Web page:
Iliff Produces Leaders: MDIV Graduate Serves FEMA; Acclaimed Author Serves Chaplaincy
July 11, 2012
ILIFF PRODUCES LEADERS: MDIV Graduate Serves Federal Emergency Management Agency (FEMA) Region VIII; Acclaimed Author Serves Chaplaincy
(DENVER) – Denver’s Iliff School of Theology (Iliff) is a place for change makers. The school is an important place for dialogue and understanding about many of the most important issues facing the world today.
To many people, theological education simply prepares people to be pastors or missionaries. While a theological education is highly valuable to future pastors or missionaries, it also serves many other professionals.
Theological education has changed my life completely,” said Shawn Fawson, Iliff student in the Master of Divinity (MDIV) degree program. As an award-winning poet, essayist and author of “Giving Way,” Fawson is creative, compassionate and thoughtful.
She came to Iliff from St. Mark’s Hospital in Salt Lake City where she worked in hospital chaplaincy. She enrolled in the MDIV program to support her goal of receiving board certification.
“At Iliff, I have become better at everything,” she said. “I very much link personal with professional. Being human requires as much listening to one another as possible. Listening is as much a tool of a good writer as it is in offering pastoral care. Listening engages us and helps us bear the weight of the world. Listening brings us into the “actual world” in which we are touched by joy, suffering, wars, disasters, and helps us to live into goodness.”
Fawson hopes to graduate in May 2013, then return to work in hospice chaplaincy.
Living in the actual world as Fawson describes is exactly what Iliff graduate Jon R. Wallace, Acting Regional Voluntary Agencies Liaison for Federal Emergency Management Agency (FEMA) Region VIII does. Wallace’s journey as a self-described “eclectic chaplain” is matched by few. Full of passion, courage and patriotic love of country, Wallace is a public servant who has been called to duty during a number of events of national prominence including the Oklahoma City bombing, the 9/11 terrorist attacks in New York City, Hurricane Katrina and the Windsor, Colo. tornado, among others.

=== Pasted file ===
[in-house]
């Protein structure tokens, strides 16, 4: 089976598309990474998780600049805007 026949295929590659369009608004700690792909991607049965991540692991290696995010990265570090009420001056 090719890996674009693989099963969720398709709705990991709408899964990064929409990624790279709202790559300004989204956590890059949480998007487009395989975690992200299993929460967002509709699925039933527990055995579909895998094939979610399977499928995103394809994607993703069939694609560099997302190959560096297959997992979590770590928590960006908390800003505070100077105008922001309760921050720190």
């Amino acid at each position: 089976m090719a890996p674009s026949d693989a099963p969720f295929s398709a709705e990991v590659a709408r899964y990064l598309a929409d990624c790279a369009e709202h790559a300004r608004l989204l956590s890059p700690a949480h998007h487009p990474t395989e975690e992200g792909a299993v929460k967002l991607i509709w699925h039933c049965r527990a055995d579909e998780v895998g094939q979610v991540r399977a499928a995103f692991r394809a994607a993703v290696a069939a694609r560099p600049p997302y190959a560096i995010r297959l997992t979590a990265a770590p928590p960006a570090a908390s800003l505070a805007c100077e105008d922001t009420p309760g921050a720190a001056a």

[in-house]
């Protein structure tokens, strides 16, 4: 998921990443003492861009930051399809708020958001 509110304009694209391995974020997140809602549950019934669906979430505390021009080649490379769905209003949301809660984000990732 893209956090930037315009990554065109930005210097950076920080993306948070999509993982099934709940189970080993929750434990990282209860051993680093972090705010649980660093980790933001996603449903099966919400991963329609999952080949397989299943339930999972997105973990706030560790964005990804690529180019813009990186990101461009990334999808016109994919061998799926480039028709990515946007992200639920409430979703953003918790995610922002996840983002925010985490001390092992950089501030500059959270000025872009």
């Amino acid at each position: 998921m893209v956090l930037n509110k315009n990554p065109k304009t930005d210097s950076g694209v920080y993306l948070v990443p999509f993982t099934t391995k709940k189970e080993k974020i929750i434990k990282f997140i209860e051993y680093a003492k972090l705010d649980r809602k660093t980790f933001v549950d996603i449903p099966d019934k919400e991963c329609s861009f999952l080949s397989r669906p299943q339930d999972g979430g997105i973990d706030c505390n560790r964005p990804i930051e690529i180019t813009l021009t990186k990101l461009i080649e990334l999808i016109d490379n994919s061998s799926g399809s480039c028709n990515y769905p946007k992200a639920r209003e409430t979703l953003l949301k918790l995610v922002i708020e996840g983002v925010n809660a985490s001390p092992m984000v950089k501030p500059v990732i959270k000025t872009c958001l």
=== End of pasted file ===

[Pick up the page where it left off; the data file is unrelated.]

Attaining a theological education, Wallace says, “was as critical to my understanding time and place as it was for me to take action when our country was attacked or when communities are impacted by disaster. Theological education has given me insights, enhanced my compassion, and provided facility for interpreting, understanding and valuing other ways of thinking. I have increased my ability to listen and improved my knowledge of other cultures, faith-traditions, and worldviews. This has enhanced my ability to read the vast circumstances of the human condition and especially individuals, families, and communities affected by disaster.”
Wallace is currently deployed by FEMA supporting recovery efforts for areas affected by fire in Colorado’s Larimer County (High Park Fire), El Paso and Teller Counties (Waldo Canyon Fire). He uses his skills and Iliff-gained knowledge daily in coordinating agencies, resources and people including people from a variety of professions and faith-traditions. “The development of a long-term recovery committee in a community impacted by disaster requires an acute sensitivity for the needs of the people directly affected. Also required is an ability to understand the sense of history and culture of the area effected and to discern, coordinate, and act upon the broader community’s needs to respond in helping their neighbors recovering from tragedy.”
He adds that these skills, enhanced by his Iliff education, have allowed him to develop a team to address issues of emotional and spiritual care and stress for professionals working with disaster survivors. According to Wallace, workforce resilience is critical to emergency workers who respond to dozens of disasters year after year. He adds, “I feel fortunate to work in areas where I can bring my knowledge and skills to bear to assist people in what can be some of their most vulnerable phases of life.”
Wallace received his Master of Divinity degree from Iliff in May.
The Iliff School of Theology is a graduate theological school of the United Methodist Church, serving more than 38 different faith traditions. Founded in 1892, the school provides several degree programs, including a Joint Ph.D. Program with the University of Denver.